I'm curious - how does the shooting time per page compare to something like a Minolta PS7000? We've got an old PS7000, buit my experience with the one I've used before was that it took sooo long to shoot each page. Also, the PS7000 model didn't accommodate a bound volume that wouldn't open flat all that well. Would this be an improvement over that?
Virginia Theological Seminary
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From: Code for Libraries [mailto:[log in to unmask]] On Behalf Of raffaele messuti
Sent: Friday, March 07, 2014 6:50 AM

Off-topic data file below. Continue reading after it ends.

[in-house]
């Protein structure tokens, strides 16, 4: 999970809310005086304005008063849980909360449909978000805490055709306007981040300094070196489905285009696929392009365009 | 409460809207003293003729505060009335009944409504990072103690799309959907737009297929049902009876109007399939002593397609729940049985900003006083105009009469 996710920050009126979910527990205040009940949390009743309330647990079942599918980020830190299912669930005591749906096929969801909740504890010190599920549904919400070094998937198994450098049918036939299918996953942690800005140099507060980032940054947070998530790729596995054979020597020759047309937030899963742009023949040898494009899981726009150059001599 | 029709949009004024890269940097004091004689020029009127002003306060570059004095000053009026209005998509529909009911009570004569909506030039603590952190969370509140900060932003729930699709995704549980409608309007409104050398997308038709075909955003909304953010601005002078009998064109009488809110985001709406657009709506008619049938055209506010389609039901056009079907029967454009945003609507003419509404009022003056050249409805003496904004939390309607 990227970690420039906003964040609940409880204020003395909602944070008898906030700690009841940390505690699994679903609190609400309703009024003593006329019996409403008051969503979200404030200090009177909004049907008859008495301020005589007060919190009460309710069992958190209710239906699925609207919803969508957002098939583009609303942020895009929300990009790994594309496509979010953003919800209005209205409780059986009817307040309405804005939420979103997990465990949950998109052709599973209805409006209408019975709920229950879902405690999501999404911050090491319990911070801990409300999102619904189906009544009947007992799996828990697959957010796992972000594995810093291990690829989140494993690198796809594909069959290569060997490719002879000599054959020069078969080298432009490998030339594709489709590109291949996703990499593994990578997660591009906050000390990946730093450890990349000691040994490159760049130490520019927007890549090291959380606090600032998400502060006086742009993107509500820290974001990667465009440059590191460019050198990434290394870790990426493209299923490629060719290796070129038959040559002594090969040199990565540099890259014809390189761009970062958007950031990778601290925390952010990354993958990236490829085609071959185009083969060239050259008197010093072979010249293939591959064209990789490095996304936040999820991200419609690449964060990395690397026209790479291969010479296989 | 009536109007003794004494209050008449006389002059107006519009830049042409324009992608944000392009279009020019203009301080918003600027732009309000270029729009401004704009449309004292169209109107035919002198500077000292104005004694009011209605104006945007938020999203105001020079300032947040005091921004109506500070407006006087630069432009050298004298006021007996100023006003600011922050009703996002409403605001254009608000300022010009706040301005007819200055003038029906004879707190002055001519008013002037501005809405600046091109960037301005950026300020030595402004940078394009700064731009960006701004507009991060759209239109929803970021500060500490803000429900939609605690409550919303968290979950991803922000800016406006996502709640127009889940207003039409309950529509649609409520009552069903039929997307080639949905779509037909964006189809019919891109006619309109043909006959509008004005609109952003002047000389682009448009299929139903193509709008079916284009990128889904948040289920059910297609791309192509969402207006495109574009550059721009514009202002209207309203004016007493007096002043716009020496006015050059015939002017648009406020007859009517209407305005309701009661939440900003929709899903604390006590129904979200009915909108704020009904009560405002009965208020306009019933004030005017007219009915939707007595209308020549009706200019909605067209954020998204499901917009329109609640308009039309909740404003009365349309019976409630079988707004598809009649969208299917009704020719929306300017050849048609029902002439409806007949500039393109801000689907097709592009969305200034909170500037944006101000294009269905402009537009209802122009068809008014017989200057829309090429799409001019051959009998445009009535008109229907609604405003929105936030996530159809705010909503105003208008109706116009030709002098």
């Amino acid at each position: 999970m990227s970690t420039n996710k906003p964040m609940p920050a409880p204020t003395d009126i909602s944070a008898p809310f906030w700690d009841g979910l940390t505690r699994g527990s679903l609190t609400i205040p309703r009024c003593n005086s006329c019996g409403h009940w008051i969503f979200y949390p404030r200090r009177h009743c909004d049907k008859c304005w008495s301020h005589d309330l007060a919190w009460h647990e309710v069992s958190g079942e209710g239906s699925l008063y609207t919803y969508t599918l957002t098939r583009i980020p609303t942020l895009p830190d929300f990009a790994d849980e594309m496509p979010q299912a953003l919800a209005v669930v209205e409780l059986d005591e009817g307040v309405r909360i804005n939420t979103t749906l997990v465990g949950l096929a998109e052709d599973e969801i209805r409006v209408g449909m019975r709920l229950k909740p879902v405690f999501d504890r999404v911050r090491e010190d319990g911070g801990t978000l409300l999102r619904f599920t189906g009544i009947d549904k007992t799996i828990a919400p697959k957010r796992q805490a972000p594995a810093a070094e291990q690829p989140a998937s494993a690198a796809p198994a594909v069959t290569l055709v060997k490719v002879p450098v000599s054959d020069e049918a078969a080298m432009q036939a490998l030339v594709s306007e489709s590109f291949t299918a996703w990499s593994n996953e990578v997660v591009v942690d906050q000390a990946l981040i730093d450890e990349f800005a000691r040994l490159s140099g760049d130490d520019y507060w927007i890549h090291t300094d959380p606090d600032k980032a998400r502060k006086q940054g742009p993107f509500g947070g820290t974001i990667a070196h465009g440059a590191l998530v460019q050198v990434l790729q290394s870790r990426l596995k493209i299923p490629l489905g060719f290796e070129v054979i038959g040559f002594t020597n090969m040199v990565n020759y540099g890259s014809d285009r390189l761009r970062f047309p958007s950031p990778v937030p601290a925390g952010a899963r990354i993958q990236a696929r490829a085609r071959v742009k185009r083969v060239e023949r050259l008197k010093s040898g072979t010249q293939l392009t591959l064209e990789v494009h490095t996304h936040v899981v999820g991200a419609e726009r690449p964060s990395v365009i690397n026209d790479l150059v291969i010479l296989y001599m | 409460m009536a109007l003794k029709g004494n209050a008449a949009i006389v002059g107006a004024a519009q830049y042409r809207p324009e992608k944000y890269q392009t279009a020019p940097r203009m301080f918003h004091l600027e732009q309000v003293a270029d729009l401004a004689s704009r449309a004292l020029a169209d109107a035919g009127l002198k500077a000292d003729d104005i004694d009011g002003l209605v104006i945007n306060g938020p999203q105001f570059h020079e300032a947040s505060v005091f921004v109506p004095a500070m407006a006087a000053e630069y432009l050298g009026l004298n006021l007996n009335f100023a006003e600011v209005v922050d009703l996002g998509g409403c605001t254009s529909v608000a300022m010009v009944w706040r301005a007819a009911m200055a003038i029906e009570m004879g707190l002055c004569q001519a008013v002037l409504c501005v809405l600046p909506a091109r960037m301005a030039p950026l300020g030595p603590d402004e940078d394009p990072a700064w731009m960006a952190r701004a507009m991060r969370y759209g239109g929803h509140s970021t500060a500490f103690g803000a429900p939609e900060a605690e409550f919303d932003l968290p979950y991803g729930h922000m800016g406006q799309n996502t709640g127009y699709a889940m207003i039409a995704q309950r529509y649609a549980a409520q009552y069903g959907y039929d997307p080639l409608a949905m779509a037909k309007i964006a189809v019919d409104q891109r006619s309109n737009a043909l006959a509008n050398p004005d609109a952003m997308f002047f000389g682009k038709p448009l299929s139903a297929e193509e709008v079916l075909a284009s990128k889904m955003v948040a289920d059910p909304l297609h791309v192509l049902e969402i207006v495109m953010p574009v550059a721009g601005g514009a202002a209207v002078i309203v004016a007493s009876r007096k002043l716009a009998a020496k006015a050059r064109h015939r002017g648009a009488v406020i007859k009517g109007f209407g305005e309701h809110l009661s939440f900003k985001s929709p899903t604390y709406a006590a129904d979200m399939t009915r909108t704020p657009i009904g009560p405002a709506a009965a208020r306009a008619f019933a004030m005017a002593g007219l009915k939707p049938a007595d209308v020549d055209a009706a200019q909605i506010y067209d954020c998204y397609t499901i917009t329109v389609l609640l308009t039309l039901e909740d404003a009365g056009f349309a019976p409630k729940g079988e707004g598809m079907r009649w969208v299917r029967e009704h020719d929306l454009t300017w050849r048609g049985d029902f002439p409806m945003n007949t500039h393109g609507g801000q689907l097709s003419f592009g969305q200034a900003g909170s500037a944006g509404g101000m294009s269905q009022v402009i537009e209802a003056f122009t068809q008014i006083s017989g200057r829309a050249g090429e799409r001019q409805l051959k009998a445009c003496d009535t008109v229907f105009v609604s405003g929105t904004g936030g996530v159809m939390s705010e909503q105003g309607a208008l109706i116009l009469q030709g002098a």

To: [log in to unmask]
Subject: Re: [CODE4LIB] Book scanner suggestions redux
Chris Fitzpatrick wrote:
> I've used one of the DIY Bookscanners kits. Worked great and I didn't
> have to go into the dumpster. They did a good job on the components
> and assembly was rather easy.
> However, it is all very much a manual process. An operator has to work
> the machine to scan all the pages.
i confirm, there is a lot of diy (do it yourself).
but this software aims to facilitate the workflow:
it's a python program to remote the two cameras, shoot simultaneously, download the image file, rename, rotate or apply whatever filter, and finally prepare the scantailor project, or just package the book in pdf or djvu.
there is also an experimental web interface that lets to control everything with the browser.
i'm using spreads on a raspberrypi (manually installed on a raspbian), but there is also a tailored image that you can build https://github.com/DIYBookScanner/spreadpi